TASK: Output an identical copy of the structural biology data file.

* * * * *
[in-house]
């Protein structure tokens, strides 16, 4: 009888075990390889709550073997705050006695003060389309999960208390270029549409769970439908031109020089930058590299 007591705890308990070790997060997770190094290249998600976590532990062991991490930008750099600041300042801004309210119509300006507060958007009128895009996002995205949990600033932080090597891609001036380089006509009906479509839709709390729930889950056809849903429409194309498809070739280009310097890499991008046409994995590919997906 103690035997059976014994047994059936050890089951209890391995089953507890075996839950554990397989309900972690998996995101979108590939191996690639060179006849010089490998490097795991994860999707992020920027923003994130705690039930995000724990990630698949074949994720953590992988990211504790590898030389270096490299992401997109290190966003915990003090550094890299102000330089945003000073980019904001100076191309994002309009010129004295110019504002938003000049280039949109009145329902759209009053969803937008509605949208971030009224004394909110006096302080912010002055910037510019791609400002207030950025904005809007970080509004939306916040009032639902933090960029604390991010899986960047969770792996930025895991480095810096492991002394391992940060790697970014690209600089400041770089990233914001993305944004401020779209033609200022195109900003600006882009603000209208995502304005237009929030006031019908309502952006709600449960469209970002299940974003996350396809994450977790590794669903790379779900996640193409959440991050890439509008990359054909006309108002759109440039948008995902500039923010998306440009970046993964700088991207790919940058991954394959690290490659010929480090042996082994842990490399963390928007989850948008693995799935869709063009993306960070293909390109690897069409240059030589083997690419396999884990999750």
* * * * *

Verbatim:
[in-house]
């Protein structure tokens, strides 16, 4: 009888075990390889709550073997705050006695003060389309999960208390270029549409769970439908031109020089930058590299 007591705890308990070790997060997770190094290249998600976590532990062991991490930008750099600041300042801004309210119509300006507060958007009128895009996002995205949990600033932080090597891609001036380089006509009906479509839709709390729930889950056809849903429409194309498809070739280009310097890499991008046409994995590919997906 103690035997059976014994047994059936050890089951209890391995089953507890075996839950554990397989309900972690998996995101979108590939191996690639060179006849010089490998490097795991994860999707992020920027923003994130705690039930995000724990990630698949074949994720953590992988990211504790590898030389270096490299992401997109290190966003915990003090550094890299102000330089945003000073980019904001100076191309994002309009010129004295110019504002938003000049280039949109009145329902759209009053969803937008509605949208971030009224004394909110006096302080912010002055910037510019791609400002207030950025904005809007970080509004939306916040009032639902933090960029604390991010899986960047969770792996930025895991480095810096492991002394391992940060790697970014690209600089400041770089990233914001993305944004401020779209033609200022195109900003600006882009603000209208995502304005237009929030006031019908309502952006709600449960469209970002299940974003996350396809994450977790590794669903790379779900996640193409959440991050890439509008990359054909006309108002759109440039948008995902500039923010998306440009970046993964700088991207790919940058991954394959690290490659010929480090042996082994842990490399963390928007989850948008693995799935869709063009993306960070293909390109690897069409240059030589083997690419396999884990999750």